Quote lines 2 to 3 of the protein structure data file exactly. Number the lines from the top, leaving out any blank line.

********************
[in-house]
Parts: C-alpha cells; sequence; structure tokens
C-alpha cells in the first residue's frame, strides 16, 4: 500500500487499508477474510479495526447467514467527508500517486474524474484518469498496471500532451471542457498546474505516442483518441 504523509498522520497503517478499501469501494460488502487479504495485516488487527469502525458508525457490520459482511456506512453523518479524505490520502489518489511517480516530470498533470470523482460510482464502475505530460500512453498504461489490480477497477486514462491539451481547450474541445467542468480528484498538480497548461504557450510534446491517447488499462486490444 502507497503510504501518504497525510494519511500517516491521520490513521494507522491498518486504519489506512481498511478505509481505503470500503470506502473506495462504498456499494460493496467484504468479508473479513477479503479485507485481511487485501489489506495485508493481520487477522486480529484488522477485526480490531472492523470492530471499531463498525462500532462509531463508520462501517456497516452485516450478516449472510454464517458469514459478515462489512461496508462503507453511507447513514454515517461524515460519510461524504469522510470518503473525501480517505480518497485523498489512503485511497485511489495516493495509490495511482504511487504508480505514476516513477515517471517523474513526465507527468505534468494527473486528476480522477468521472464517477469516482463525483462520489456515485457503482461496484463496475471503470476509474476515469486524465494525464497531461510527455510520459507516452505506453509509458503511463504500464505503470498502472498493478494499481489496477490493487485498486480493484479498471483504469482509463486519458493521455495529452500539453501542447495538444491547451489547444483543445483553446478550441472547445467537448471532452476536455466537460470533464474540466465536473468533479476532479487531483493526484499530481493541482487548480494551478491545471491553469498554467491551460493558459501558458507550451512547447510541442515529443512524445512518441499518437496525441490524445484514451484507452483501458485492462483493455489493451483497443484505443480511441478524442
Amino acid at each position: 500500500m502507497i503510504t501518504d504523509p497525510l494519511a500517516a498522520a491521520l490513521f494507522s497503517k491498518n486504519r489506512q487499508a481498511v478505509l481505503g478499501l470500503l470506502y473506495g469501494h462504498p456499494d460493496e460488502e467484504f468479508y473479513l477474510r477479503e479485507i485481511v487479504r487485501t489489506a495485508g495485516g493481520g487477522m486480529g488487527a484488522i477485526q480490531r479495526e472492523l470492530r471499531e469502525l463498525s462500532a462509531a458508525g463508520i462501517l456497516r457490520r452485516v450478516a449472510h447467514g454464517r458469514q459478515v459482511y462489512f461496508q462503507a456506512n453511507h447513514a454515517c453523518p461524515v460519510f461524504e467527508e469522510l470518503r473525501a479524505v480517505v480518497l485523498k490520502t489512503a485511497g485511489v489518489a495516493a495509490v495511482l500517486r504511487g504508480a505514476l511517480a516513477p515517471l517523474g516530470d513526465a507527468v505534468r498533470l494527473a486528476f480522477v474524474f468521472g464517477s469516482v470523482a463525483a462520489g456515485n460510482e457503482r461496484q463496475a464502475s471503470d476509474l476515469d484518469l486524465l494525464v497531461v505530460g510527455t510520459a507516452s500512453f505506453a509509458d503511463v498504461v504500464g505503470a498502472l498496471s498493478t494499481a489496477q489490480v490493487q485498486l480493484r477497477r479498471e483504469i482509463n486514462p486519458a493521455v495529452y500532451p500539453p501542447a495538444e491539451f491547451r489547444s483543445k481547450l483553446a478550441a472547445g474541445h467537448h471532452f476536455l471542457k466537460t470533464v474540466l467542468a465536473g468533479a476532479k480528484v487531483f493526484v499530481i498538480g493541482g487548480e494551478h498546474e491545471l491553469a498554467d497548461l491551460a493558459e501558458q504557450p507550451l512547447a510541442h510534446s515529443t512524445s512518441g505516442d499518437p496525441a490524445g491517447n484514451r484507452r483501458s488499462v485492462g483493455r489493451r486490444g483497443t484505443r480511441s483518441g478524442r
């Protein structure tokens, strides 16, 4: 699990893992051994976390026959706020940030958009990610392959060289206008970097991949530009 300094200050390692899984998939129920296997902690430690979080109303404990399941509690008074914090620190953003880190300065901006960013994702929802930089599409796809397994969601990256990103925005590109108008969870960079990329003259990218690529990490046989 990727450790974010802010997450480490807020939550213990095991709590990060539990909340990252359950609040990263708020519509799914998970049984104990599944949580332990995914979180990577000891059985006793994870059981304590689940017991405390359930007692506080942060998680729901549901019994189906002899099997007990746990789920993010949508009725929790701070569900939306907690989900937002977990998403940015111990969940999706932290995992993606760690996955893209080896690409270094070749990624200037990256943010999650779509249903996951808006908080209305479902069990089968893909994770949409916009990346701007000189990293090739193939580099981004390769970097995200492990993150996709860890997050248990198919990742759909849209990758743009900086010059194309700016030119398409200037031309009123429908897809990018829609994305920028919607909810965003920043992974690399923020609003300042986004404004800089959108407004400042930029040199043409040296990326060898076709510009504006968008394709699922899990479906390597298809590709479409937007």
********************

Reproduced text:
Parts: C-alpha cells; sequence; structure tokens
C-alpha cells in the first residue's frame, strides 16, 4: 500500500487499508477474510479495526447467514467527508500517486474524474484518469498496471500532451471542457498546474505516442483518441 504523509498522520497503517478499501469501494460488502487479504495485516488487527469502525458508525457490520459482511456506512453523518479524505490520502489518489511517480516530470498533470470523482460510482464502475505530460500512453498504461489490480477497477486514462491539451481547450474541445467542468480528484498538480497548461504557450510534446491517447488499462486490444 502507497503510504501518504497525510494519511500517516491521520490513521494507522491498518486504519489506512481498511478505509481505503470500503470506502473506495462504498456499494460493496467484504468479508473479513477479503479485507485481511487485501489489506495485508493481520487477522486480529484488522477485526480490531472492523470492530471499531463498525462500532462509531463508520462501517456497516452485516450478516449472510454464517458469514459478515462489512461496508462503507453511507447513514454515517461524515460519510461524504469522510470518503473525501480517505480518497485523498489512503485511497485511489495516493495509490495511482504511487504508480505514476516513477515517471517523474513526465507527468505534468494527473486528476480522477468521472464517477469516482463525483462520489456515485457503482461496484463496475471503470476509474476515469486524465494525464497531461510527455510520459507516452505506453509509458503511463504500464505503470498502472498493478494499481489496477490493487485498486480493484479498471483504469482509463486519458493521455495529452500539453501542447495538444491547451489547444483543445483553446478550441472547445467537448471532452476536455466537460470533464474540466465536473468533479476532479487531483493526484499530481493541482487548480494551478491545471491553469498554467491551460493558459501558458507550451512547447510541442515529443512524445512518441499518437496525441490524445484514451484507452483501458485492462483493455489493451483497443484505443480511441478524442